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Syracuse University researchers receive NSF grant to develop broadband management platform
Syracuse University researchers receive NSF grant to develop broadband management platformMay 07, 2002Judy Holmesjlholmes@syr.edu
Junseok Hwang, assistant professor in Syracuse University’s School of Information Studies, and Stephen Chapin, associate professor in the L.C. Smith College of Engineering and Computer Science, received a $434,507 grant from the National Science Foundation to develop a service platform that would guarantee quality of service on the Internet by managing bandwidth using market principles.
The system would enable users and network service providers to reserve and trade bandwidth (network connectivity and capacity) based on their intended uses rather than having to compete for minimal bandwidth space over a crowded network. A key component of the system is the building of a middleware service platform to provide basic and critical functionality upon which service providers could build applications. To accomplish that, the researchers will develop specialized “bandwidth management points” (BMP) for the platform that would enable service providers to allocate a specific amount of bandwidth to users upon request.
“The Internet is congested and slow,” Hwang says. “For general communication, it works. However, the Internet is unreliable for applications that include telephony and videoconferencing because of the inefficient way bandwidth is managed. This project is designed to address that problem.”
Challenges involved in building the platform include security and inter-agent communication between BMPs across multiple domains of networks, Hwang says. Chapin will lead the research on the security issues, which include information privacy, integrity and the availability of service.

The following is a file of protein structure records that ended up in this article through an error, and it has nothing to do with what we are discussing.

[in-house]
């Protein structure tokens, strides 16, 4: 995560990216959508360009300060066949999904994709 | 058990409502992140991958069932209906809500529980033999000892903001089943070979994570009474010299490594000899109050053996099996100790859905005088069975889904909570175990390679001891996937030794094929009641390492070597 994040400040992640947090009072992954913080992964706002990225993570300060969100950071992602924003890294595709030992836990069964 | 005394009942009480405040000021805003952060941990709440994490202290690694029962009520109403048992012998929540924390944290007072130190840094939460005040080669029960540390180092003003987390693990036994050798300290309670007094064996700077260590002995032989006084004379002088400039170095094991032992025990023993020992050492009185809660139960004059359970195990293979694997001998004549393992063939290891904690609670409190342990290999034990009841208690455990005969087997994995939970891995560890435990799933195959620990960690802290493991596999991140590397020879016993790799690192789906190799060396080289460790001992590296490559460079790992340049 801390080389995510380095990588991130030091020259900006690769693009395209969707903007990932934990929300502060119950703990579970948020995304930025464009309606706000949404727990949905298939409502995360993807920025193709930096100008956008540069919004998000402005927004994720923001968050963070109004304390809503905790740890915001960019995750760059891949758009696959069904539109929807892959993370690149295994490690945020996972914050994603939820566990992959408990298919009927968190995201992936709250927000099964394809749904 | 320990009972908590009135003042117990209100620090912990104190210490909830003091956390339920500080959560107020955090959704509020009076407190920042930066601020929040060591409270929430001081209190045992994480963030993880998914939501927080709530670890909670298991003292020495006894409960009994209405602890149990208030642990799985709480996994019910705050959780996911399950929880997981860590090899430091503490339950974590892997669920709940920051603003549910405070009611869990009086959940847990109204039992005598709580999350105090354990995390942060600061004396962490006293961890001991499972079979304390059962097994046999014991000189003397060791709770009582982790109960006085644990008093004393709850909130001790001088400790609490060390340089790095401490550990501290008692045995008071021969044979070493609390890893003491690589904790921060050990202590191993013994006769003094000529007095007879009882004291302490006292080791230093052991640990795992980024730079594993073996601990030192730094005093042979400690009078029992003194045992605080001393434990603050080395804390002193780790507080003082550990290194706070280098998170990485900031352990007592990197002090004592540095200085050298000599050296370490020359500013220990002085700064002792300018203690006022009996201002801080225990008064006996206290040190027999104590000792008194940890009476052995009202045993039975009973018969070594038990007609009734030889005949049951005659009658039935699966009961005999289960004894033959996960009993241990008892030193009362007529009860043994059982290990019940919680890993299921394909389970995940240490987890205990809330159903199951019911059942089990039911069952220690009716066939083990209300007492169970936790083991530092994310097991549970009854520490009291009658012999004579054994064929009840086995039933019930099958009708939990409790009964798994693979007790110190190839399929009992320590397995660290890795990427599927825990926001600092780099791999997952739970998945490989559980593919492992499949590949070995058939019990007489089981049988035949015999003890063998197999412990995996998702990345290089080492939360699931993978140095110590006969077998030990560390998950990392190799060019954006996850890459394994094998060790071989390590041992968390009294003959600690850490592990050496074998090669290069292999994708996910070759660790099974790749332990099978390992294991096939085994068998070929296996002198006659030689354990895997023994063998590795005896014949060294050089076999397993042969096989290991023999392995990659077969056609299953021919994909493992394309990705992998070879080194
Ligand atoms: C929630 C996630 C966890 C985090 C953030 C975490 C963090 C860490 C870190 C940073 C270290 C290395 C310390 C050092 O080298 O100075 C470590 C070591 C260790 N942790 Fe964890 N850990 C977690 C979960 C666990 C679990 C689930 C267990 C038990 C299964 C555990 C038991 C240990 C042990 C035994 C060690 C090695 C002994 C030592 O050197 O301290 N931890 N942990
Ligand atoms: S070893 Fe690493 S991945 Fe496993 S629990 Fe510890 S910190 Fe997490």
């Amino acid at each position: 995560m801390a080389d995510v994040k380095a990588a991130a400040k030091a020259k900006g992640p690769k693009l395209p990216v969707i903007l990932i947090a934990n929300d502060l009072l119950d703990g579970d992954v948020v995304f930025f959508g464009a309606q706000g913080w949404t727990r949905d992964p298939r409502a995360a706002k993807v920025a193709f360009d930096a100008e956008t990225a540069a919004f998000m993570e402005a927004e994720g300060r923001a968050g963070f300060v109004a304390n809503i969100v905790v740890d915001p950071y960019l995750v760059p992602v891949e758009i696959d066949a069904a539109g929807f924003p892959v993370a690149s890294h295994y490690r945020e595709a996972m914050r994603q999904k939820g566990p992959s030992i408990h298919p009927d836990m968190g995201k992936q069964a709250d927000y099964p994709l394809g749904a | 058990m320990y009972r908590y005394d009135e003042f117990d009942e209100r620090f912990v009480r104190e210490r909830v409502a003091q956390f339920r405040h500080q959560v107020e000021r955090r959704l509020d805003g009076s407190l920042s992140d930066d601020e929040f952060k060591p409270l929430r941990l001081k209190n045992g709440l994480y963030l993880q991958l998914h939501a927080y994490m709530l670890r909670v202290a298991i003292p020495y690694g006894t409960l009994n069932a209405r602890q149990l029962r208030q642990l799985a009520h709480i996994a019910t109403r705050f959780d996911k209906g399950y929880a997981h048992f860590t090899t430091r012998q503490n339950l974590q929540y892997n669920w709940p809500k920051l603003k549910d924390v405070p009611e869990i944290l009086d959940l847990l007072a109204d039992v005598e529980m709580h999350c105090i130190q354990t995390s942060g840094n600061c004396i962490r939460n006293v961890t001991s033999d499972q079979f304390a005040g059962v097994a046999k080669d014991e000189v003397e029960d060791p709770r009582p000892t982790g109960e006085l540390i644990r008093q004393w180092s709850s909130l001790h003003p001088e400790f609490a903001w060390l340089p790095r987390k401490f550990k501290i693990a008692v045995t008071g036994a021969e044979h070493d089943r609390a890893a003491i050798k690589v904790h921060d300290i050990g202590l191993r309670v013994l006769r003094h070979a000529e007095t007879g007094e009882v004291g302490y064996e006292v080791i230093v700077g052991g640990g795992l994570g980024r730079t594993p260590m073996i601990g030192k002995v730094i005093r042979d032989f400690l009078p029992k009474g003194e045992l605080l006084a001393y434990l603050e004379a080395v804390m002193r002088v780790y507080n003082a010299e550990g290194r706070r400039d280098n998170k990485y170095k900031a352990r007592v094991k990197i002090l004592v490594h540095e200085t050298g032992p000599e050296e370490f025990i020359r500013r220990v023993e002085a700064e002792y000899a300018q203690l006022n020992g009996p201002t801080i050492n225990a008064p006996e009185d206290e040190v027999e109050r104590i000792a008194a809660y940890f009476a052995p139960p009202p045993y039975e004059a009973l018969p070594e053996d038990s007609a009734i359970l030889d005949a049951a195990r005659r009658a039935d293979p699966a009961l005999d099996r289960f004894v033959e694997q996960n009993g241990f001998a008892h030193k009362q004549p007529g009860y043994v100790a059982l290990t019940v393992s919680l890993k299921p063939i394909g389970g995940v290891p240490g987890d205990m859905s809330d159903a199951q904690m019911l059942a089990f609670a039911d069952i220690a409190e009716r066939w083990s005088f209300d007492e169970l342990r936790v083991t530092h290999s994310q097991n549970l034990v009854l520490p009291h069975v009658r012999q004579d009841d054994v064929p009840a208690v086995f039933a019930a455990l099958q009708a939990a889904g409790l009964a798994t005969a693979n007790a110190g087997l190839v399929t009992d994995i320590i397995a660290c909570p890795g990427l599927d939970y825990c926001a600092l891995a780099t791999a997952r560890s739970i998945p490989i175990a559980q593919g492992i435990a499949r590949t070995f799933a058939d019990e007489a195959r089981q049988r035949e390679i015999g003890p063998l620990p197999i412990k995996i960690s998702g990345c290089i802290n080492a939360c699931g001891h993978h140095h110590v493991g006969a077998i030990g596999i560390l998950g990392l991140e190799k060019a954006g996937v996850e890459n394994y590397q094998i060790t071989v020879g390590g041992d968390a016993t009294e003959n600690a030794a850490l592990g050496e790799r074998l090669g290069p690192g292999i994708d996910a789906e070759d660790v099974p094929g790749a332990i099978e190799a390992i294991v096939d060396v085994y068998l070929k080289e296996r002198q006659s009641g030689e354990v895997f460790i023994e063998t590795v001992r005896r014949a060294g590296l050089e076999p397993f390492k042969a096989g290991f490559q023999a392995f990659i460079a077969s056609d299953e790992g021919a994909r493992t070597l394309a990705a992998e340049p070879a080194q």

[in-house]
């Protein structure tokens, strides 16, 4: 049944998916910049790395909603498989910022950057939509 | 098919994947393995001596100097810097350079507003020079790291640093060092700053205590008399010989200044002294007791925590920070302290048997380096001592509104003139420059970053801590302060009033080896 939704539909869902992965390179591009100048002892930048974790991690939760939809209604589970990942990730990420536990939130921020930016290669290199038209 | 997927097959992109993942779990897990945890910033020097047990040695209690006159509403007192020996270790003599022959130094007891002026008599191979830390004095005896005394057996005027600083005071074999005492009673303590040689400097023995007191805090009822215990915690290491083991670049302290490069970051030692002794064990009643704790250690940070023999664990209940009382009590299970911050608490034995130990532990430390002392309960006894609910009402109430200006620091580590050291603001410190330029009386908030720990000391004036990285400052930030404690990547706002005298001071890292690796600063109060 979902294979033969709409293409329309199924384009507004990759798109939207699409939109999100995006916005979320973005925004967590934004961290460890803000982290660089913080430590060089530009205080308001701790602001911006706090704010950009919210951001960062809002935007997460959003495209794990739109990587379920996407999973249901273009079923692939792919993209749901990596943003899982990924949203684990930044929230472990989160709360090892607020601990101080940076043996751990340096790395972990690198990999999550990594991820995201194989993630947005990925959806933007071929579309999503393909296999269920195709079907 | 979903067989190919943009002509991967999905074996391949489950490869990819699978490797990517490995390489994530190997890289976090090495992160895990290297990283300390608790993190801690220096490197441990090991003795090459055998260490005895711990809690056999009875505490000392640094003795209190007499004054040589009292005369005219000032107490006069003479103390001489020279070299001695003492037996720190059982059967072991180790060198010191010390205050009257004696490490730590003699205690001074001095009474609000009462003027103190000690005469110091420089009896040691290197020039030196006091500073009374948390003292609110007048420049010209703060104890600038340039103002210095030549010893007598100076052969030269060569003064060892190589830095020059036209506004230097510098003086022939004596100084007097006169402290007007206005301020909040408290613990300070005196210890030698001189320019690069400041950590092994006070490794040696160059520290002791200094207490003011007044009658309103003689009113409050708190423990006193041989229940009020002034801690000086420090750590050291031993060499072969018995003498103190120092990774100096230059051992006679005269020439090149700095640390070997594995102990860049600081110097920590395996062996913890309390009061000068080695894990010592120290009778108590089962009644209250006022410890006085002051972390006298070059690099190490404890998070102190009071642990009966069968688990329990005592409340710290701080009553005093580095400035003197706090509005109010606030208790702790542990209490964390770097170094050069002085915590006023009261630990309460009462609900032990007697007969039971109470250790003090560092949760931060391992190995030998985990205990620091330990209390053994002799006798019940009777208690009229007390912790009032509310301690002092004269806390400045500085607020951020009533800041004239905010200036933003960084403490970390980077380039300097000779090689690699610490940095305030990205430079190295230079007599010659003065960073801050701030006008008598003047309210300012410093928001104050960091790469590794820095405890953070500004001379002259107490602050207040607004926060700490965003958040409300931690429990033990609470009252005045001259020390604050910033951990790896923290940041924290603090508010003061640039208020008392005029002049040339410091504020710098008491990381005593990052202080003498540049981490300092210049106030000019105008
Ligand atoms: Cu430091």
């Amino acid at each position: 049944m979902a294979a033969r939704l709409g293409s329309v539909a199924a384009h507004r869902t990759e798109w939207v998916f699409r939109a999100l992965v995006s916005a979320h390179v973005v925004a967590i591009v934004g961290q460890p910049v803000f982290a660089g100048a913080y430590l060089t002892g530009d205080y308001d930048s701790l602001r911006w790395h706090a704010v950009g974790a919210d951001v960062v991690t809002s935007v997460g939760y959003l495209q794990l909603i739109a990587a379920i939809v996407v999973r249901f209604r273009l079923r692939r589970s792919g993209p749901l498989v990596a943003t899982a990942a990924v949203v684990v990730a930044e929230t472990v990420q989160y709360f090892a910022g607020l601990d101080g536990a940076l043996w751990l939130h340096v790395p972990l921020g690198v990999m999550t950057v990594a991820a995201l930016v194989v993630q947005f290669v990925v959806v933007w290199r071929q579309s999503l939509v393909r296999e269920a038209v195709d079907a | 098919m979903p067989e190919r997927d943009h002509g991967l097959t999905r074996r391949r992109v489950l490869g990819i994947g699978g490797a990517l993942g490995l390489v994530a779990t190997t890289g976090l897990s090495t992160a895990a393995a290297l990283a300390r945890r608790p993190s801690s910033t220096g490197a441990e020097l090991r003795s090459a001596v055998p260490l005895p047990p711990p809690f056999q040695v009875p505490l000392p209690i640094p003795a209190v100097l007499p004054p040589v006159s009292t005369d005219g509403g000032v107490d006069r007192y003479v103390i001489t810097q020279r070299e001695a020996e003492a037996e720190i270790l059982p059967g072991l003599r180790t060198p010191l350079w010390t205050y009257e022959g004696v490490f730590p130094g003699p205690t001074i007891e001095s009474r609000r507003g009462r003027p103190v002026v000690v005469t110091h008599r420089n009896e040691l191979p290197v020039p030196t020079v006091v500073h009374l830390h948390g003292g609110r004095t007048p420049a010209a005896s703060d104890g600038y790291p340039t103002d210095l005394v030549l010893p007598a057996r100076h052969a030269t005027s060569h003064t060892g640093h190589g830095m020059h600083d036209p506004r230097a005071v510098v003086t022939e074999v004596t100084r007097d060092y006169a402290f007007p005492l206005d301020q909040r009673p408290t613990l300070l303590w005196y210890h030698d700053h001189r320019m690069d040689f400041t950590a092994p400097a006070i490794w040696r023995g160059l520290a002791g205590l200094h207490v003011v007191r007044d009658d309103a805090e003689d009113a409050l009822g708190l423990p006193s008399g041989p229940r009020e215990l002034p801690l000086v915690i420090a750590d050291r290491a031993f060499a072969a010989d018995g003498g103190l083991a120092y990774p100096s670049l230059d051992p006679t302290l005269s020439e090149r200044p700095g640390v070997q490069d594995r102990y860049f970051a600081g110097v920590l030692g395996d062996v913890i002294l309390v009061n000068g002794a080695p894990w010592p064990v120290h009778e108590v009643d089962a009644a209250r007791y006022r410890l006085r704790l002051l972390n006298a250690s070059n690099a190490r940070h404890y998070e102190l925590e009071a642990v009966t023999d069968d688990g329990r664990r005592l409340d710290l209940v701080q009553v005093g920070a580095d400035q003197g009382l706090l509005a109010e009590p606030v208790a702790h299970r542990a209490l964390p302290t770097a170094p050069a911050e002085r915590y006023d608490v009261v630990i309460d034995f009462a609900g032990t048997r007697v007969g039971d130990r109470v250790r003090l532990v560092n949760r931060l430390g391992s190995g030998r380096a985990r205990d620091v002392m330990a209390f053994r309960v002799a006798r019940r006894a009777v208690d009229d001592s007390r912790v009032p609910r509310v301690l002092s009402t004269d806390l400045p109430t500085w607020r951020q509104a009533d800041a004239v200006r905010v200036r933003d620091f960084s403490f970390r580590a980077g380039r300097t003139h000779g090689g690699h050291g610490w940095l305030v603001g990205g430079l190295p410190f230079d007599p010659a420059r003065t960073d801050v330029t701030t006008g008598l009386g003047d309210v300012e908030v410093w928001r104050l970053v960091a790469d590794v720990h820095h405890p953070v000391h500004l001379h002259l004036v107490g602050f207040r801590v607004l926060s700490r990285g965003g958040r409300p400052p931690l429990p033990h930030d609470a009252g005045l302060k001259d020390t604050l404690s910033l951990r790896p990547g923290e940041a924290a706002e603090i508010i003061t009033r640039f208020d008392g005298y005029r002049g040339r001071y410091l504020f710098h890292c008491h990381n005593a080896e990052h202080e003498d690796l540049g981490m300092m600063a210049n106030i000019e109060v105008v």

Hwang, Chapin, and a team of students from both the School of Information Studies and the College of Engineering will build a prototype of the system. They plan to test the feasibility of implementing it in the Internet 2 grid computing environments-Globus and Legion-to enable more reliable communication between computer clusters located at major research universities.
“The BMP we’re working on is a building block that could be used to add better network scheduling functionality to the grid computing systems,” Chapin says. “Currently, when users schedule computing time across a network, they are forced to rely on an error-prone process for allocation of communication resources. Users either simply assume that sufficient network capacity is available, or they rely on past history to estimate what resources might be available. The BMP system will enable users to schedule network capacity at the same time they reserve other resources.”
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